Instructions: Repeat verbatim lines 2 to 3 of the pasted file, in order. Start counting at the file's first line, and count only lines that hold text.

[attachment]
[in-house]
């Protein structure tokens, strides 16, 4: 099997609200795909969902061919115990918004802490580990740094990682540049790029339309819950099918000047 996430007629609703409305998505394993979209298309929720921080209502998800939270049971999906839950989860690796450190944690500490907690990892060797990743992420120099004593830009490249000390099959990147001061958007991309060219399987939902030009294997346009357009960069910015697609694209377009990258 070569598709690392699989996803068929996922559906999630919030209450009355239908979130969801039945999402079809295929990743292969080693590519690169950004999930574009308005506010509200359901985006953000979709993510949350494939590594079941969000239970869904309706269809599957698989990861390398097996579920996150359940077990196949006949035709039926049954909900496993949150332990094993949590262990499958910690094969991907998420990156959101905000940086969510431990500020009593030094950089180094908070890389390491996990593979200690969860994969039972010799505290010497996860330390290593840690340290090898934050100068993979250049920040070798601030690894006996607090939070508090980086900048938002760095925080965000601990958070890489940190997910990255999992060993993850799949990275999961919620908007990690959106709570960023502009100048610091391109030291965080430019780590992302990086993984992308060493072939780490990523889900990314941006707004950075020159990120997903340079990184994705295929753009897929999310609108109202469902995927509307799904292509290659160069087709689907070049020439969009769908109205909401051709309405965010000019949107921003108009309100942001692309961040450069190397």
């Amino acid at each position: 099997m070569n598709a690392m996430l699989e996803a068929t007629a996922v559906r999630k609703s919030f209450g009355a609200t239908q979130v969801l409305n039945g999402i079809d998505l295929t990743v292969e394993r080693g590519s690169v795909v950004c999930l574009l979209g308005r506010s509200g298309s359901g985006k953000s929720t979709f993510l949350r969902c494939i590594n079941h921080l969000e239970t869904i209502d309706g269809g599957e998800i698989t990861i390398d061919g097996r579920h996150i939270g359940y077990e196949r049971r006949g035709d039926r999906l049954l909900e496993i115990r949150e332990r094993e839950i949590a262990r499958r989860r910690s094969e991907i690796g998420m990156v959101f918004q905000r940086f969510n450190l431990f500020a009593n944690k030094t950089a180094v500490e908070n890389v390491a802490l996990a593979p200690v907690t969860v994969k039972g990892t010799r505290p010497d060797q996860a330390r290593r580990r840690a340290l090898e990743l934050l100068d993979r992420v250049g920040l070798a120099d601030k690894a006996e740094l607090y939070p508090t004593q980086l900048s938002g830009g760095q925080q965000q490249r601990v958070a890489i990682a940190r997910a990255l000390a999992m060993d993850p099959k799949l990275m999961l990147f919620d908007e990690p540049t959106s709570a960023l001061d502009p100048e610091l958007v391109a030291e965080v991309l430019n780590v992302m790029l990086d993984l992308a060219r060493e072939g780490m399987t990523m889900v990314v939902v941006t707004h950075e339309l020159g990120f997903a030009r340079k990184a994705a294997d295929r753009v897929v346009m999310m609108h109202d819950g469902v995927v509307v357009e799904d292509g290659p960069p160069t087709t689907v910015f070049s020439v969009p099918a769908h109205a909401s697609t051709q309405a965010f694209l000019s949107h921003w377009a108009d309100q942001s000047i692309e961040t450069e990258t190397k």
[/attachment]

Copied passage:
């Protein structure tokens, strides 16, 4: 099997609200795909969902061919115990918004802490580990740094990682540049790029339309819950099918000047 996430007629609703409305998505394993979209298309929720921080209502998800939270049971999906839950989860690796450190944690500490907690990892060797990743992420120099004593830009490249000390099959990147001061958007991309060219399987939902030009294997346009357009960069910015697609694209377009990258 070569598709690392699989996803068929996922559906999630919030209450009355239908979130969801039945999402079809295929990743292969080693590519690169950004999930574009308005506010509200359901985006953000979709993510949350494939590594079941969000239970869904309706269809599957698989990861390398097996579920996150359940077990196949006949035709039926049954909900496993949150332990094993949590262990499958910690094969991907998420990156959101905000940086969510431990500020009593030094950089180094908070890389390491996990593979200690969860994969039972010799505290010497996860330390290593840690340290090898934050100068993979250049920040070798601030690894006996607090939070508090980086900048938002760095925080965000601990958070890489940190997910990255999992060993993850799949990275999961919620908007990690959106709570960023502009100048610091391109030291965080430019780590992302990086993984992308060493072939780490990523889900990314941006707004950075020159990120997903340079990184994705295929753009897929999310609108109202469902995927509307799904292509290659160069087709689907070049020439969009769908109205909401051709309405965010000019949107921003108009309100942001692309961040450069190397």
């Amino acid at each position: 099997m070569n598709a690392m996430l699989e996803a068929t007629a996922v559906r999630k609703s919030f209450g009355a609200t239908q979130v969801l409305n039945g999402i079809d998505l295929t990743v292969e394993r080693g590519s690169v795909v950004c999930l574009l979209g308005r506010s509200g298309s359901g985006k953000s929720t979709f993510l949350r969902c494939i590594n079941h921080l969000e239970t869904i209502d309706g269809g599957e998800i698989t990861i390398d061919g097996r579920h996150i939270g359940y077990e196949r049971r006949g035709d039926r999906l049954l909900e496993i115990r949150e332990r094993e839950i949590a262990r499958r989860r910690s094969e991907i690796g998420m990156v959101f918004q905000r940086f969510n450190l431990f500020a009593n944690k030094t950089a180094v500490e908070n890389v390491a802490l996990a593979p200690v907690t969860v994969k039972g990892t010799r505290p010497d060797q996860a330390r290593r580990r840690a340290l090898e990743l934050l100068d993979r992420v250049g920040l070798a120099d601030k690894a006996e740094l607090y939070p508090t004593q980086l900048s938002g830009g760095q925080q965000q490249r601990v958070a890489i990682a940190r997910a990255l000390a999992m060993d993850p099959k799949l990275m999961l990147f919620d908007e990690p540049t959106s709570a960023l001061d502009p100048e610091l958007v391109a030291e965080v991309l430019n780590v992302m790029l990086d993984l992308a060219r060493e072939g780490m399987t990523m889900v990314v939902v941006t707004h950075e339309l020159g990120f997903a030009r340079k990184a994705a294997d295929r753009v897929v346009m999310m609108h109202d819950g469902v995927v509307v357009e799904d292509g290659p960069p160069t087709t689907v910015f070049s020439v969009p099918a769908h109205a909401s697609t051709q309405a965010f694209l000019s949107h921003w377009a108009d309100q942001s000047i692309e961040t450069e990258t190397k």